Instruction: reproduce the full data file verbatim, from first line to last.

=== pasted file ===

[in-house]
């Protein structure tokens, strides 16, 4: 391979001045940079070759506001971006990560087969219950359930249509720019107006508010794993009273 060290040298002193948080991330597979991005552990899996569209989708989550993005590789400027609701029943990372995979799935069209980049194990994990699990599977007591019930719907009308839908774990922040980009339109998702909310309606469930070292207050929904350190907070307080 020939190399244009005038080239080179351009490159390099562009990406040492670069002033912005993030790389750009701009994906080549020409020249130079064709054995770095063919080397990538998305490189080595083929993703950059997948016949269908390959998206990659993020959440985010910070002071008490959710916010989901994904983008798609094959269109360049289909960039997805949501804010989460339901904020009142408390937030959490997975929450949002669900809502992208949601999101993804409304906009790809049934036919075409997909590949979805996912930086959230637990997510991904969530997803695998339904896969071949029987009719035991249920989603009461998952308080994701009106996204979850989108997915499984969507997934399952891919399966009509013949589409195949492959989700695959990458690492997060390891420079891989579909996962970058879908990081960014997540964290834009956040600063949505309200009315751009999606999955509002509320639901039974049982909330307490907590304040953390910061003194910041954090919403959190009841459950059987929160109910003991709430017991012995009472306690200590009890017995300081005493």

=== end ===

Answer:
[in-house]
């Protein structure tokens, strides 16, 4: 391979001045940079070759506001971006990560087969219950359930249509720019107006508010794993009273 060290040298002193948080991330597979991005552990899996569209989708989550993005590789400027609701029943990372995979799935069209980049194990994990699990599977007591019930719907009308839908774990922040980009339109998702909310309606469930070292207050929904350190907070307080 020939190399244009005038080239080179351009490159390099562009990406040492670069002033912005993030790389750009701009994906080549020409020249130079064709054995770095063919080397990538998305490189080595083929993703950059997948016949269908390959998206990659993020959440985010910070002071008490959710916010989901994904983008798609094959269109360049289909960039997805949501804010989460339901904020009142408390937030959490997975929450949002669900809502992208949601999101993804409304906009790809049934036919075409997909590949979805996912930086959230637990997510991904969530997803695998339904896969071949029987009719035991249920989603009461998952308080994701009106996204979850989108997915499984969507997934399952891919399966009509013949589409195949492959989700695959990458690492997060390891420079891989579909996962970058879908990081960014997540964290834009956040600063949505309200009315751009999606999955509002509320639901039974049982909330307490907590304040953390910061003194910041954090919403959190009841459950059987929160109910003991709430017991012995009472306690200590009890017995300081005493």